This batch made six 1-cup portions that will last in the freezer for months.
And the best part?
2 cups of dried beans costs about $1 in these parts. This will make 6-7 cups of cooked beans. A typical 15 oz. can of beans is $1.50 and has just under 2 cups of beans inside.
So homemade beans cost 15 cents a cup, store-bought costs 75 cents a cup.
Just one of the many reasons that makes Beans Beans Beans a strong favorite for the Ambassadorship.
Beans, Beans, Beans -- Frijoles de Olla
- 2 cups dried beans
- 1 small onion
- 2-3 tablespoons lard (optional)
- 1 teaspoon salt (plus more to taste)
- 2-3 quarts water
- Sort through the beans and discard any rocks or shriveled beans. Rinse the beans and drain well.
- Add beans to a pot and cover with 2-3 quarts of water, or so the water level is 2" above the beans. Add the roughly chopped onion and 2-3 tablespoons of lard.
- Bring to a boil. Reduce heat to a simmer and partially cover. Let simmer for 1.5-2 hours.
- Ensure that the water level is well above the beans by adding more water if you need to.
- Start tasting them after 1 1/2 hours. If they are hard or grainy they need a little more time.
- Once they are close add 1 teaspoon of salt and simmer for another 10-15 minutes. Salt to taste and add more if necessary. (I probably used a heaping 2 teaspoons total for this batch.)
- If you want, portion into 1 cup sized bags (or jars). Include plenty of the broth in the portion bags. They will keep in the fridge for a few days, or in the freezer for months at a time.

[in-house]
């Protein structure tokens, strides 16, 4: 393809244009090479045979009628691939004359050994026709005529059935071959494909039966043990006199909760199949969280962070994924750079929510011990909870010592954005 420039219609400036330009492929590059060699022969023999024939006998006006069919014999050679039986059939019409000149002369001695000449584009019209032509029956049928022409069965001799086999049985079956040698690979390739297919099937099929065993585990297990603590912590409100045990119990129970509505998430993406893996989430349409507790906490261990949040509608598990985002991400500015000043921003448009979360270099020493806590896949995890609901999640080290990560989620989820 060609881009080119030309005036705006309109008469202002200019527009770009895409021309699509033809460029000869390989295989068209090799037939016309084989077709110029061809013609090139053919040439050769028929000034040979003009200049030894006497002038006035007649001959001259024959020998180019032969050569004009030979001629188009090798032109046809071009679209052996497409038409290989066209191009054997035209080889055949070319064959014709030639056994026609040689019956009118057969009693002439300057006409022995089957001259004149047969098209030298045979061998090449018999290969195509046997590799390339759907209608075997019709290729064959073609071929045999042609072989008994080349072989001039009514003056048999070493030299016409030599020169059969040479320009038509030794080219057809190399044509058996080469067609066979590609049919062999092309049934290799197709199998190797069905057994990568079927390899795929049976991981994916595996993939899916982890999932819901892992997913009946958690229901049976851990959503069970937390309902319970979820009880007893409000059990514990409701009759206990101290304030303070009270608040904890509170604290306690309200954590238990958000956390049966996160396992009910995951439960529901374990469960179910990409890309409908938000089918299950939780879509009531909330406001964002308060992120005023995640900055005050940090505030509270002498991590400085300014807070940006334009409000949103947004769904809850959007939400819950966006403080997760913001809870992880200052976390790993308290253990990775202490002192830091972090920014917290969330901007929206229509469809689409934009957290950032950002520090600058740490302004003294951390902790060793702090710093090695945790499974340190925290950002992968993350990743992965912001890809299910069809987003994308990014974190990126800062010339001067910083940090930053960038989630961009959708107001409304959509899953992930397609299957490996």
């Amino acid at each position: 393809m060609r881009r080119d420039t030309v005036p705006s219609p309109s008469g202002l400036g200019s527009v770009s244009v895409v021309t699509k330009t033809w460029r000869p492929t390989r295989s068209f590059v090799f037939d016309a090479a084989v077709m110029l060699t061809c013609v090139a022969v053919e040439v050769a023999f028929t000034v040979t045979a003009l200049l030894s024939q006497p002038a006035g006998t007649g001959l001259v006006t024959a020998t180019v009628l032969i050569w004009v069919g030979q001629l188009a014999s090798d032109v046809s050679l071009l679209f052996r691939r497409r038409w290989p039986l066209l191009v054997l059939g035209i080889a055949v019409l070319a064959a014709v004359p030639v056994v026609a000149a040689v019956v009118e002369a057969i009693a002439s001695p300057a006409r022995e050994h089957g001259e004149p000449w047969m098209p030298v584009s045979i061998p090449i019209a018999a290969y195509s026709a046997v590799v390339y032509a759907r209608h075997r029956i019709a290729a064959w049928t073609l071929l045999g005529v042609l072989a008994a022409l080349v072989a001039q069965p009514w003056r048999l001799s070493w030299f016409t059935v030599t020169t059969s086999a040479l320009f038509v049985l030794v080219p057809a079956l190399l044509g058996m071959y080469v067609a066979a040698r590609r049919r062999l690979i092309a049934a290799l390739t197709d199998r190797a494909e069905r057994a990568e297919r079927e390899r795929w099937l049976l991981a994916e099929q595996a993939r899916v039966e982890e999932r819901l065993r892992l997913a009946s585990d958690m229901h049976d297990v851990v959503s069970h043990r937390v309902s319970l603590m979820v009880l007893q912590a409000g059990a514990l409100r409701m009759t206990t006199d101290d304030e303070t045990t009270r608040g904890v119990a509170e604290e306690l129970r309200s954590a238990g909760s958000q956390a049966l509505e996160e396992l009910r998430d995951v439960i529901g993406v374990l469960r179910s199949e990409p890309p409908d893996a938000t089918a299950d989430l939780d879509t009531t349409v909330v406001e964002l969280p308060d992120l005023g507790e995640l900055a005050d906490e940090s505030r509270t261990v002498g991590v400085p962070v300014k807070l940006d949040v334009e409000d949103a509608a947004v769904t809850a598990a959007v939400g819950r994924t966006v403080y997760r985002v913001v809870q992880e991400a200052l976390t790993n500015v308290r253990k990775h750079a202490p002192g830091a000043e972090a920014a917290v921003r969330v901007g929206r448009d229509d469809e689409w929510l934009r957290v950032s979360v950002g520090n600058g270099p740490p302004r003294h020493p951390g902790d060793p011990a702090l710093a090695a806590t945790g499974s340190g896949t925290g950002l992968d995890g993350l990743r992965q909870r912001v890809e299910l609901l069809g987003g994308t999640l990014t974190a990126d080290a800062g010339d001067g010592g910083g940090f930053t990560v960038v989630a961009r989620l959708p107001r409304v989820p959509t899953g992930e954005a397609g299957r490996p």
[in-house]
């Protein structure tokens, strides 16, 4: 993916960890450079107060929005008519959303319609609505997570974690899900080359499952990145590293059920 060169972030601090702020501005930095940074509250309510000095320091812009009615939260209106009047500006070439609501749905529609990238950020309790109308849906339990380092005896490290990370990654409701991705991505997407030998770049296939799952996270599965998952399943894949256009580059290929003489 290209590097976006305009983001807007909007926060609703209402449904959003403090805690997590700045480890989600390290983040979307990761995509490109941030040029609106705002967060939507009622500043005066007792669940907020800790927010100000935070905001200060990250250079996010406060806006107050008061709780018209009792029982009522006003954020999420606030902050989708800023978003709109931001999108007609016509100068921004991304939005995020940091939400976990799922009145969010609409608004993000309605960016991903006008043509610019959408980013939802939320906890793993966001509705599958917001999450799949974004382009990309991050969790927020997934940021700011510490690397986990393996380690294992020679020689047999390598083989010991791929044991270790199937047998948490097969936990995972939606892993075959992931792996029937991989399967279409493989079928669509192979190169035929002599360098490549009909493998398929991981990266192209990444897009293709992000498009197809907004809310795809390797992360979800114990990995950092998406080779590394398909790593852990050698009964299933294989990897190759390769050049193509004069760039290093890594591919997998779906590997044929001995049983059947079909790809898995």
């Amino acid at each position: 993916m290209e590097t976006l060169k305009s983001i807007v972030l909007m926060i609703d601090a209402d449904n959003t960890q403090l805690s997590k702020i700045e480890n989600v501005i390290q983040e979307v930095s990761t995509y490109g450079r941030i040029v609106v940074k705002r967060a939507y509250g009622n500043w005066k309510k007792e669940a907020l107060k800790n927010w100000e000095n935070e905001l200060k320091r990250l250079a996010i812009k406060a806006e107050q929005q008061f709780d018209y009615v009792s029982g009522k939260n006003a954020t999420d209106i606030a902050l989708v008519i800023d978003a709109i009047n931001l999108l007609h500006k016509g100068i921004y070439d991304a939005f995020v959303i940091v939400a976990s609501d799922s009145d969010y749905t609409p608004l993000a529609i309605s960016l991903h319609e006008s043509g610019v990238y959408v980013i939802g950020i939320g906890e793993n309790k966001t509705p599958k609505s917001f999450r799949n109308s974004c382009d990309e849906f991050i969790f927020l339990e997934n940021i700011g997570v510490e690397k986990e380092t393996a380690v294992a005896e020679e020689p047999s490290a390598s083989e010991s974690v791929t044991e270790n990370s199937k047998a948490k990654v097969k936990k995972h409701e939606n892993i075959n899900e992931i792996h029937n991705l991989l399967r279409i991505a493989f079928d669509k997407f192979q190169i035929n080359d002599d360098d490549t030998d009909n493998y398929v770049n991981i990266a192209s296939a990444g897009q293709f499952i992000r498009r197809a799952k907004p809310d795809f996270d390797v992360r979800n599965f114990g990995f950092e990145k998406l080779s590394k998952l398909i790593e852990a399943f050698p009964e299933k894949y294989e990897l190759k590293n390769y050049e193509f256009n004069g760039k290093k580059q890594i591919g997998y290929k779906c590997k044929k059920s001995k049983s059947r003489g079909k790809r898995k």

Got your beans on hand? Try our Pinto Bean Soup.
Or use them to make a fresh batch of Black Bean and Corn Salsa.
We also recently tested out a batch of Yellow Indian Woman Pot Beans.
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Hi Patrick, thanks again for such a wonderful blog and source of interesting recipes!
I'm used to thinking soaking beans overnight was mandatory. Are you of a different opinion, do the beans used in Mexican cooking not require overnight soaking, etc.?
Thanks Joe! I think it's more just a difference in habits between regions. Soaking the beans overnight will reduce the cooking time but usually not by enough to make pre-planning like that worthwhile 🙂 Cheers.
What if I soaked the beans over night? Can I just shave 30 mins off the cooking time?
Hi Jimmy. Yeah, maybe even more than that, but you'll still have to take some bites to know when they are done. Cheers.
The lard is what makes these turn the corner into delicious. I took your suggestion and rendered my own lard, I will never buy the commercial stuff again. My family thanks you for helping me become a better cook. Best.
Ahh good to hear thanks JG, so glad you tried rendering your own lard! Cheers.
Working on a pot right now - we love Rosarita's, but man, 540 mg of salt per serving is just too much! These oughtta be great. I subbed half a slice of bacon for the lard.
Yeah they are so much better when you can control the sodium level. I hope your batch turned out good! Cheers.
These beans are amazing! They come up creamy and delicious. Definitely worth trying. They’re a new favorite at our house